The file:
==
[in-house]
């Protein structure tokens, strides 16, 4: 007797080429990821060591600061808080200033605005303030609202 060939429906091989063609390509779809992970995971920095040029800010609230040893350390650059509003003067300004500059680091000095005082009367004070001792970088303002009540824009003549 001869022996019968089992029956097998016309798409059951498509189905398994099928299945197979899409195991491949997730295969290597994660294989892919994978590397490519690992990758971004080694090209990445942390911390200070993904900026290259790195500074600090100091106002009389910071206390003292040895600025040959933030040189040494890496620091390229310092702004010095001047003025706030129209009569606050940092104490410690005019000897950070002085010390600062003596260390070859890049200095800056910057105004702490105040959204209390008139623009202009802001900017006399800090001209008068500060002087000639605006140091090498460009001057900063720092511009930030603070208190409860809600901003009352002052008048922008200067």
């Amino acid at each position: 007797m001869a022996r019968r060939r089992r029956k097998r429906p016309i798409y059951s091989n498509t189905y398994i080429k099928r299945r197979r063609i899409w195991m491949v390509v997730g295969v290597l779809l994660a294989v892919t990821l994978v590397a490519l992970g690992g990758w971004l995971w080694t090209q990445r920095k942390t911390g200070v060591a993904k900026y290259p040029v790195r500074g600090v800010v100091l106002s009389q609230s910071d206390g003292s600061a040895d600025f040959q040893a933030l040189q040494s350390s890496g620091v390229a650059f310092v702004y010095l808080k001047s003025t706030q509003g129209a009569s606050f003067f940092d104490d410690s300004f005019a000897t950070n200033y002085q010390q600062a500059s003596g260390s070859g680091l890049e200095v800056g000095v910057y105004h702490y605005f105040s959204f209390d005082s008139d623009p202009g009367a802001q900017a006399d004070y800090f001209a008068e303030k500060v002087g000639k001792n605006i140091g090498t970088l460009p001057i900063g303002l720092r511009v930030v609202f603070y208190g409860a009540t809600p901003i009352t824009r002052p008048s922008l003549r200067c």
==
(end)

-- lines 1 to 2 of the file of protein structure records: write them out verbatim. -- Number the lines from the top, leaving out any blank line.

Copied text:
[in-house]
């Protein structure tokens, strides 16, 4: 007797080429990821060591600061808080200033605005303030609202 060939429906091989063609390509779809992970995971920095040029800010609230040893350390650059509003003067300004500059680091000095005082009367004070001792970088303002009540824009003549 001869022996019968089992029956097998016309798409059951498509189905398994099928299945197979899409195991491949997730295969290597994660294989892919994978590397490519690992990758971004080694090209990445942390911390200070993904900026290259790195500074600090100091106002009389910071206390003292040895600025040959933030040189040494890496620091390229310092702004010095001047003025706030129209009569606050940092104490410690005019000897950070002085010390600062003596260390070859890049200095800056910057105004702490105040959204209390008139623009202009802001900017006399800090001209008068500060002087000639605006140091090498460009001057900063720092511009930030603070208190409860809600901003009352002052008048922008200067």